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Can the Best Policy for Gender-Bending Athletes Be Found In a Connecticut High School?

Athletics Semenya Gender Test

Does a local Connecticut high school have a more nuanced policy about transgender athletes than the International Association of Athletic Federations? For all the talk about treating gender-nonconforming sports stars like Caster Semenya fairly, we’ve yet to hear a real solution about how to avoid discriminating against trans athletes while still letting them compete. Did this gay marriage-friendly New England state found a solution?

To understand the debate, we must first know the premise: that boys and girls (and men and women) are physically different based on biology, giving men the upper hand in most athletics because they are larger and have more muscle mass. Of course, that’s a generalization for all generalizations and enters the spiral of “What does it mean to be a man o a woman?”, but when it comes to sport, long ago separating the sexes appeared the most fair way to do things. (That, and when many sports created professional women’s leagues, like the WNBA and LPGA, the existing leagues were male-only. Not exactly “fair.”)

All that changes when a biological man becomes a woman, and vice versa. If a man takes hormones to grow breasts, raise his voice, and has his penis turned into a vagina, is he suddenly on par with other female athletes?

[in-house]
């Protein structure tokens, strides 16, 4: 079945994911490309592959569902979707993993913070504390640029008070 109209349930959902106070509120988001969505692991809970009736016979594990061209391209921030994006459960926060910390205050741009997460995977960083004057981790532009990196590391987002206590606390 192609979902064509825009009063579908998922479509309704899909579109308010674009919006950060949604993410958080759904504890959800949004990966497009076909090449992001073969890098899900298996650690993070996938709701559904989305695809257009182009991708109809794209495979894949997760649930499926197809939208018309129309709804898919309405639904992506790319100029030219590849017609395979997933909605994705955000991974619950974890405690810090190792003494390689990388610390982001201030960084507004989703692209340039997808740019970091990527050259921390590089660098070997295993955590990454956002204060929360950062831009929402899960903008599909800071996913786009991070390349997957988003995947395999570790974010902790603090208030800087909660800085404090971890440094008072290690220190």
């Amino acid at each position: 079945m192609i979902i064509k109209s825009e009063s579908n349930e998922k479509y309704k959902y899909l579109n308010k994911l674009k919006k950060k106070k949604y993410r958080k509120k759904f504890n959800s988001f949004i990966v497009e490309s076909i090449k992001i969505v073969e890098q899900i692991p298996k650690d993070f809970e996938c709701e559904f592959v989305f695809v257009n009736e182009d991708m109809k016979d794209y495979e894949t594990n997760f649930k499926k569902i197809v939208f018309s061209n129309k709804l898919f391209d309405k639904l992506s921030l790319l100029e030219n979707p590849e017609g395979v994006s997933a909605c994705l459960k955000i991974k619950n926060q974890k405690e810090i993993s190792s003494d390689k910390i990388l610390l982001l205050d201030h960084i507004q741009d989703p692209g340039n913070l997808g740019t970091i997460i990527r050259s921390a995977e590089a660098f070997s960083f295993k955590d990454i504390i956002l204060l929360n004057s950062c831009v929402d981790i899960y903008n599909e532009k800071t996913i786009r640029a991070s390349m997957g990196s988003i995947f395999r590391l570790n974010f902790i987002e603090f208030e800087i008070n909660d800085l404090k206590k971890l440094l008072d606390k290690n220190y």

The Board of Education in Middletown, Conn., thinks they know the answer: It all depends. Mostly, on puberty and surgery.

New rules for the district’s student-athletes, adopted from the Connecticut Interscholastic Athletic Conference, say players will compete on teams based on the sex given on his or her birth certificate. The only way to change teams? Gender reassignment surgery. Moreover, if the student-athlete underwent reassignment, it must have taken place before puberty in order to swap teams; if it took place after puberty, the person will have to wait to compete again until two years after the surgery is complete.

It’s a decisive policy, but it doesn’t answer all the questions. What if a biological female athlete begins a hormone regimen after puberty, giving her more muscle mass, but doesn’t undergo surgery. That means she will still compete with other women, although she will, by all accounts have an advantage. Is it an unfair advantage?

If these rules were applied to Semenya — who is intersex, not transgender — there would be no debate. As we understand it, Semenya was born a girl, and it says so on her birth certificate. There’s been no surgery; her absent ovaries is how she was born. Thus, she competes with other women. As she has been.

Of course, there’s a difference between being transgender and intersex, but there are some similarities between the gender-blurring situations when it comes to how athletic organizations could operate. As in: If you’re a girl at birth, do you “stay a girl” while sprinting or shooting hoops or whipping around a puck?

While Semenya has been allowed to keep her gold medal, it’s unclear whether she’ll be allowed to compete with women moving forward. Based on the Connecticut school’s rules, of course she would.

As Ariel Levy notes in a lengthy New Yorker profile of Semenya, “the I.A.A.F. has behaved erratically on the issue” as it tried deciding Semenya’s gender for her, and whether she qualified to compete with women.

It’s a thankless task, but ultimately, one that must be taken up. One Connecticut school finally decided to do it, albeit with imperfect results. But in all honestly, will there ever be a perfect policy?